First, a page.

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Jah or Yah (Hebrew: יהּYahu) is a short form of Yahweh (in consonantal spelling YHWH; Hebrew: יהוה‎), the proper name of the God of Israel in the Hebrew Bible.[1] This short form of the name occurs 50 times in the text of the Hebrew Bible, of which 24 form part of the phrase Hallelu-jah.

In an English-language context, the name Jah is now most commonly associated with the Rastafari. It is otherwise mostly limited to the phrase Hallelujah and theophoric names such as Elijah. In the Authorized King James Version (1611) there is only a single instance of JAH (capitalised) in only one instance, in Psalm 68:4. An American Translation (1939) follows KJV in using Yah in this verse. The conventional English pronunciation of Jah is /ˈɑː/, even though the letter J here transliterates the palatal approximant (Hebrew Yodh). The spelling Yah is designed to make the pronunciation /ˈjɑː/ explicit in an English-language context (see also romanization of Hebrew).

Hebrew names of God Yahweh and Yahu[edit]

Main article: Yahweh

Yahweh is a name of God in the Hebrew language. Yahu is a well-attested short form of the full or extended name Yahweh. The short form is preserved primarily in theophoric names such as Elijah ("my god is Jah"), Malchijah ("my king is Jah"), and (Adonijah) "my lord is Jah", etc. as well as in the phrase Hallelujah.

The name is also recorded in sources predating the Hebrew Bible; thus, it is a name of El, the head of the Canaanite pantheon (el dū yahwī ṣaba’ôt, "El who creates the hosts", meaning the heavenly army accompanying El as he marched beside the earthly armies of Israel), and in Egyptian references to the "Shasu of Yhw" in a list of place names found in the temple of Amon at Soleb from the time of Amenhotep III (conventional chronology 1388/86–1351/49 BCE).[2] A later mention from the era of Ramesses II (r. 1279–1213 BCE) associates Yahu with Mount Seir. From this, it is generally supposed that this Yahu refers to a place in the area of Moab and Edom.[3] Whether the god was named after the place, or the place named after the god, is undecided.[4]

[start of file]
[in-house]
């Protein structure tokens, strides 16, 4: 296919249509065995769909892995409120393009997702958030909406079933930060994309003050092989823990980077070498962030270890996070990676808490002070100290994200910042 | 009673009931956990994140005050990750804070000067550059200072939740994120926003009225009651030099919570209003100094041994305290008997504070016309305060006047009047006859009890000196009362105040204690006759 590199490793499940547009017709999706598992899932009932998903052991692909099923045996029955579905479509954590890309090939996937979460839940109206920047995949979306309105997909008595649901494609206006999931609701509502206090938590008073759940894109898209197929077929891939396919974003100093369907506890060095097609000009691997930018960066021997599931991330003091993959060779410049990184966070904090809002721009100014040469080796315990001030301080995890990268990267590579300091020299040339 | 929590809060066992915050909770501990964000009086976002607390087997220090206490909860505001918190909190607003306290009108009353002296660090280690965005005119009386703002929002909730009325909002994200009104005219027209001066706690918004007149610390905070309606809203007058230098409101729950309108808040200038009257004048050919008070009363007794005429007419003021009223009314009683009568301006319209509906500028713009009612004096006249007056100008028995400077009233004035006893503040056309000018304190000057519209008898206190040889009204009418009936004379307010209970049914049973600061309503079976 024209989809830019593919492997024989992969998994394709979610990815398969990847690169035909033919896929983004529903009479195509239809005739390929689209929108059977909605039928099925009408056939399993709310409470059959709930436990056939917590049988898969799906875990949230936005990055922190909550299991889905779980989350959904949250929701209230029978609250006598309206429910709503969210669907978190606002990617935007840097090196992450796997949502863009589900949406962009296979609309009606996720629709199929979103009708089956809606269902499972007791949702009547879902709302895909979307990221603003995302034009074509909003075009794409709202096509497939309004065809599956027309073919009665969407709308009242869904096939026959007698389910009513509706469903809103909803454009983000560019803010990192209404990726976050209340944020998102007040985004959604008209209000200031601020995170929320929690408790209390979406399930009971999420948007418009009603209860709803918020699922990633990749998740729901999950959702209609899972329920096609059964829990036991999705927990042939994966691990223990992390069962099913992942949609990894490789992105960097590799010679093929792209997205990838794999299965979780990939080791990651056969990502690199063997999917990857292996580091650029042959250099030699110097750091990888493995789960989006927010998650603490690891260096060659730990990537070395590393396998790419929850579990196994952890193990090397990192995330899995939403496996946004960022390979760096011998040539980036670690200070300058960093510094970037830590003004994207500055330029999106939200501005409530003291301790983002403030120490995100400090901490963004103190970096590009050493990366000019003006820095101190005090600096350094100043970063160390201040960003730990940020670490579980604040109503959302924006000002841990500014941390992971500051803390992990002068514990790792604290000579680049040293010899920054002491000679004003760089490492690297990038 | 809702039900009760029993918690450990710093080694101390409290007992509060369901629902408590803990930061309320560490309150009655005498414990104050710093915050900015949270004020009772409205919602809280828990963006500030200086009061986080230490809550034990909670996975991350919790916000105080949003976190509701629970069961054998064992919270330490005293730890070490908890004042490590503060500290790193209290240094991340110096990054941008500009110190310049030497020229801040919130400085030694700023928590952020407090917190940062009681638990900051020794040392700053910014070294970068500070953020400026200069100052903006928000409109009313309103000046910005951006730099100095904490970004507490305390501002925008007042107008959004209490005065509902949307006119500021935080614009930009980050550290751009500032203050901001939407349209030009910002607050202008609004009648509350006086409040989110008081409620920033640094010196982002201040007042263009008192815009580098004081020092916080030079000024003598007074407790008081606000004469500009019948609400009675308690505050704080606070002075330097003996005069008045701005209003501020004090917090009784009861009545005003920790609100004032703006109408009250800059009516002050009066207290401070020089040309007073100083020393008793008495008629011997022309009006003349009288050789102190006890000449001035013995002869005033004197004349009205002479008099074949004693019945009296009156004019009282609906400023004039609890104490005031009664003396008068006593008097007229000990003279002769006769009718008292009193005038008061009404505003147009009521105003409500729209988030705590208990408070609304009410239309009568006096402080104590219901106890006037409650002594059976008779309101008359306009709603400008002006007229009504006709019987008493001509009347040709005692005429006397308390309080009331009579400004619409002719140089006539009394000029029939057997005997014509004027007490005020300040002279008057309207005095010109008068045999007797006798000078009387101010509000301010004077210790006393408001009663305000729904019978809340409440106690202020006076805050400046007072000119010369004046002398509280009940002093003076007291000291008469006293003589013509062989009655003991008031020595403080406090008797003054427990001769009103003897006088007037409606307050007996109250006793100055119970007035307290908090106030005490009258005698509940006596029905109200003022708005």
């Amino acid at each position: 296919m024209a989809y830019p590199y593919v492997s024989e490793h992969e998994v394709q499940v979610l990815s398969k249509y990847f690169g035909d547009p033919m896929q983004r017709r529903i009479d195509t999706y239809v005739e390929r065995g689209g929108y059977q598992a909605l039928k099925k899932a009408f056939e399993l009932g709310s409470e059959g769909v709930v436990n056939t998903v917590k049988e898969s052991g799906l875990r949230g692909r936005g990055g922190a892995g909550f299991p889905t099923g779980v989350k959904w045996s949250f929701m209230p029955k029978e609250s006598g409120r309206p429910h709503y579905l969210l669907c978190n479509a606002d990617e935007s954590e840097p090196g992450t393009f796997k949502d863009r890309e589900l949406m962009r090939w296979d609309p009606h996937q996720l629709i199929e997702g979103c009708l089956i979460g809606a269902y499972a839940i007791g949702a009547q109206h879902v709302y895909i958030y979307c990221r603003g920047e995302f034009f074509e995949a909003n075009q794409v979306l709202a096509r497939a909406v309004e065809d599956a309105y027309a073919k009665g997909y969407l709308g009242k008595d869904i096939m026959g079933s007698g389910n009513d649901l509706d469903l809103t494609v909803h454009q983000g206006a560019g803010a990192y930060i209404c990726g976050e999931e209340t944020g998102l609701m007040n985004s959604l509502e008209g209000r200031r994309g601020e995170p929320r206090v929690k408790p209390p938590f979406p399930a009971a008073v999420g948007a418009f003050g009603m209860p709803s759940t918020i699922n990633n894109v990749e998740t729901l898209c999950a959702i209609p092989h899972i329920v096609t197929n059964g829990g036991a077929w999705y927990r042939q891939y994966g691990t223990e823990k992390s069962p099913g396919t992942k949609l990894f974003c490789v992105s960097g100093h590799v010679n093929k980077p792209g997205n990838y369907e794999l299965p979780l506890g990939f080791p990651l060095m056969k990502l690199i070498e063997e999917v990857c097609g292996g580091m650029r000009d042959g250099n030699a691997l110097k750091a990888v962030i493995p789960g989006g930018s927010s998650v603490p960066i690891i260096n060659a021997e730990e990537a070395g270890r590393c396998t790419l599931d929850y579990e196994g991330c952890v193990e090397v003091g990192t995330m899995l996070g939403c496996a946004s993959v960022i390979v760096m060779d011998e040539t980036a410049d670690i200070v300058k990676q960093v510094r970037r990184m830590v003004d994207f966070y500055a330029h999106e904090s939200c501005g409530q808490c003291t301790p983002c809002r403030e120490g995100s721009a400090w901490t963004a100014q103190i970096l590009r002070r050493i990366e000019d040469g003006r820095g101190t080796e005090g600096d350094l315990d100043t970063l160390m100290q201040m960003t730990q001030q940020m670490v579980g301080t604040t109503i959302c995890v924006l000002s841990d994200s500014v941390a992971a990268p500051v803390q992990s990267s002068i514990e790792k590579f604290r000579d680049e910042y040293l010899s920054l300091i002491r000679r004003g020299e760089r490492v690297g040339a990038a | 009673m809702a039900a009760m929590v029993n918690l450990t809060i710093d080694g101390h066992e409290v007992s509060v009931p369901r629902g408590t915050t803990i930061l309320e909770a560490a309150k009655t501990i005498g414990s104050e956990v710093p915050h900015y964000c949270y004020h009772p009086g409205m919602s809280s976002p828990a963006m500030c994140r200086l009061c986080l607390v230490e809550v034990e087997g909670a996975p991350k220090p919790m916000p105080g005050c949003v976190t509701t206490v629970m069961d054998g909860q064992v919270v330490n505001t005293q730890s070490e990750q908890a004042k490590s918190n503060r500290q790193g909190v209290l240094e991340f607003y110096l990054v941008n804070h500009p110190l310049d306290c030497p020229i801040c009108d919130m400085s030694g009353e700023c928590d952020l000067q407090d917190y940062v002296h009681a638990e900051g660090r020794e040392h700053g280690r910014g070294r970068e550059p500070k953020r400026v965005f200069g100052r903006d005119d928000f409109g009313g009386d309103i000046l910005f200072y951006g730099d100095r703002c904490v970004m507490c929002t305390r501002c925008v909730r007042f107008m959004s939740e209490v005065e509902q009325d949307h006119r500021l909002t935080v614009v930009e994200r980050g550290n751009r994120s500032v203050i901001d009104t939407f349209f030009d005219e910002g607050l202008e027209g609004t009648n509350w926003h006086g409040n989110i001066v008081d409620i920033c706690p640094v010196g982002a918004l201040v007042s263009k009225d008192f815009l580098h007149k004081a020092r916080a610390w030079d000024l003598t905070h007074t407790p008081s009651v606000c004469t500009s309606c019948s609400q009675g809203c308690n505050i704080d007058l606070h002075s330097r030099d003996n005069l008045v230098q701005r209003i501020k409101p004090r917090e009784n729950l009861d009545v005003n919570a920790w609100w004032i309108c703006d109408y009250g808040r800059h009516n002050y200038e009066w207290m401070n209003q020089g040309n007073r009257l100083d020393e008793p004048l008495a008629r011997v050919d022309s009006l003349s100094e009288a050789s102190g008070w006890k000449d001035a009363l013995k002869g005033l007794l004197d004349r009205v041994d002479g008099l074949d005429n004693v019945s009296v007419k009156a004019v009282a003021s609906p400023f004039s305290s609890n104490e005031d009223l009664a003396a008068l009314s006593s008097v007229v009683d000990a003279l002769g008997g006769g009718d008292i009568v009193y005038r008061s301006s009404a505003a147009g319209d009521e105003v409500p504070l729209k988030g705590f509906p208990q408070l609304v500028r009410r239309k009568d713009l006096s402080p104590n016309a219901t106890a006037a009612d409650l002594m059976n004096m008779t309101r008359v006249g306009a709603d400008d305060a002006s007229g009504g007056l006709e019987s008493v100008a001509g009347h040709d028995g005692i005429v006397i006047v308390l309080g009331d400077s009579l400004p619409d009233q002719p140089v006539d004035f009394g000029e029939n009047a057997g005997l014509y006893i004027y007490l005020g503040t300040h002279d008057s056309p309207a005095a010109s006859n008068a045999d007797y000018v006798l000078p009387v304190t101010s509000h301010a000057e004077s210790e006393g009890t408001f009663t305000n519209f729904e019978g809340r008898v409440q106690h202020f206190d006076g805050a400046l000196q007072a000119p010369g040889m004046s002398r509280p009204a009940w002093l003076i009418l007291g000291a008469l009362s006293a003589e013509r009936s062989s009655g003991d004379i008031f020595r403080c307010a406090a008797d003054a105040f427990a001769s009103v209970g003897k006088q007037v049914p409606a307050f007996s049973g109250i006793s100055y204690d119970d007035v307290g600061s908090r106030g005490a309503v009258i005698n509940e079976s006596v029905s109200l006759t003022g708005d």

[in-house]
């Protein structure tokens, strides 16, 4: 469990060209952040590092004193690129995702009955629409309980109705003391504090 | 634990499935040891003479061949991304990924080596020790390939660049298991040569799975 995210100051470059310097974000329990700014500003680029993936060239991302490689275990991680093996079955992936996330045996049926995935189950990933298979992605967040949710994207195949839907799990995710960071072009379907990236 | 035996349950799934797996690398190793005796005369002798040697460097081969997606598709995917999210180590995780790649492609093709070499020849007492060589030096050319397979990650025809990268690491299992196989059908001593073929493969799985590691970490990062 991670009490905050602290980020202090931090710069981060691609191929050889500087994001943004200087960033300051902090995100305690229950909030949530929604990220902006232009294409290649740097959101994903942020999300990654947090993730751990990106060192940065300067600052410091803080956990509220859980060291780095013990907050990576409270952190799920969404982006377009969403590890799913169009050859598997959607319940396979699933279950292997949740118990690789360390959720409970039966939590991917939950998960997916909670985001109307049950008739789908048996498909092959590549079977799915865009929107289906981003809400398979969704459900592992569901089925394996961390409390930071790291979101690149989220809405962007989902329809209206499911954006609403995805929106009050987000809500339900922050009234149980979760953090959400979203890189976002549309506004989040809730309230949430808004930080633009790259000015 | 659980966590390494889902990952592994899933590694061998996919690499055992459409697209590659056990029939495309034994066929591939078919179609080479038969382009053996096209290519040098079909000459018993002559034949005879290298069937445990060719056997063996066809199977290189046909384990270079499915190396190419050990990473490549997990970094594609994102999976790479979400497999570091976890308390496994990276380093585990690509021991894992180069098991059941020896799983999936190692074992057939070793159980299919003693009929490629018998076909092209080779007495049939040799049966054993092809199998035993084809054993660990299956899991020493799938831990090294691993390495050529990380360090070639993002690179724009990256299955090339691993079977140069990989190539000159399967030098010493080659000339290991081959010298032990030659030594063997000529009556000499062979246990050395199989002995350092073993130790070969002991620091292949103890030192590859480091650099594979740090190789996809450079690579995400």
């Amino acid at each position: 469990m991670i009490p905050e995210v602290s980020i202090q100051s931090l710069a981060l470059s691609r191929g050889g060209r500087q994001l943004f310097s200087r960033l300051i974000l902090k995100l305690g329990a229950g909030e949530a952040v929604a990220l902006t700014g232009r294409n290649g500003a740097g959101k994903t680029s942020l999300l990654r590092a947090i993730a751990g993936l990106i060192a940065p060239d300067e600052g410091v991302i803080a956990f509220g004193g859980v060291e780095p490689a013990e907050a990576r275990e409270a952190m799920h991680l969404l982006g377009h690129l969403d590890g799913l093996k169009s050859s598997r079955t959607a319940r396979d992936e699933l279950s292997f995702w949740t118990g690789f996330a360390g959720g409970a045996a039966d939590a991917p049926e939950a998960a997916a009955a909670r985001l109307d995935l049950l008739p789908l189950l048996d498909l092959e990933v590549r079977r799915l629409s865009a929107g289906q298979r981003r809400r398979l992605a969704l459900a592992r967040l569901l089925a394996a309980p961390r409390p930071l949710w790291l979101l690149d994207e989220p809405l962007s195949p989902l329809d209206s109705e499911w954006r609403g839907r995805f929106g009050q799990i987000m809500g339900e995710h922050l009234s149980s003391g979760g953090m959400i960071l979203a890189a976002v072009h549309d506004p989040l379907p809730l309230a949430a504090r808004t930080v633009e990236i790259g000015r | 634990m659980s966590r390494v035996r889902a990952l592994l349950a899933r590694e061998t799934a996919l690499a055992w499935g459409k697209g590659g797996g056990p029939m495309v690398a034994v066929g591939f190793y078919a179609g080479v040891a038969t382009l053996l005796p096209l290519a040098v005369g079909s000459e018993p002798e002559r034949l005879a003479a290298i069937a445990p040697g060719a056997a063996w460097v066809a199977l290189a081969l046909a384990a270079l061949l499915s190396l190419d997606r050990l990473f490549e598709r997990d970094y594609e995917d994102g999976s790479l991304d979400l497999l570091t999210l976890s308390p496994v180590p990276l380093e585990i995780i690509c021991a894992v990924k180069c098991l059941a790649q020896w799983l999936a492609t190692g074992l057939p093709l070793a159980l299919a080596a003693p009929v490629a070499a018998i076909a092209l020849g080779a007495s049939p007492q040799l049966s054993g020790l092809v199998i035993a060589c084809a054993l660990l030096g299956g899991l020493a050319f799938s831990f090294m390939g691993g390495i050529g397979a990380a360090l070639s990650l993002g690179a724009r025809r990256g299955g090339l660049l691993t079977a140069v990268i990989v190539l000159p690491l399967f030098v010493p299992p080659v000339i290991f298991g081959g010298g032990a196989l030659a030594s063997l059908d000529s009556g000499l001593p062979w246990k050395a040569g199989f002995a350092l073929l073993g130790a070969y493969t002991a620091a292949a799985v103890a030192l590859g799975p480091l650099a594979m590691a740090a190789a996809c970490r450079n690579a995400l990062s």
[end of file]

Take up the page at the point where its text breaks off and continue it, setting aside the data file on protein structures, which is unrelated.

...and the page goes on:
Rastafari usage[edit]

Rastafari use the terms "Jah" or sometimes "Jah Jah" as a term for God and/or Haile Selassie I, who is also known by the Amharic title Janhoy (literally "Your Majesty").[5]

Christian Bible[edit]

In the King James Version of the Christian Bible the Hebrew יהּ [1] is transliterated as "JAH" (capitalised) in only one instance: "Sing unto God, sing praises to his name: extol him that rideth upon the heavens by his name JAH, and rejoice before him". (Psalm 68:4) An American Translation renders the Hebrew word as "Yah" in this verse.

With the rise of the Reformation, reconstructions of the Tetragrammaton became popular. The Tyndale Bible was the first English translation to use the anglicized reconstruction. The modern letter "J" settled on its current English pronunciation only around 500 years ago; in Ancient Hebrew, the first consonant of the Tetragrammaton always represents a "Y" sound.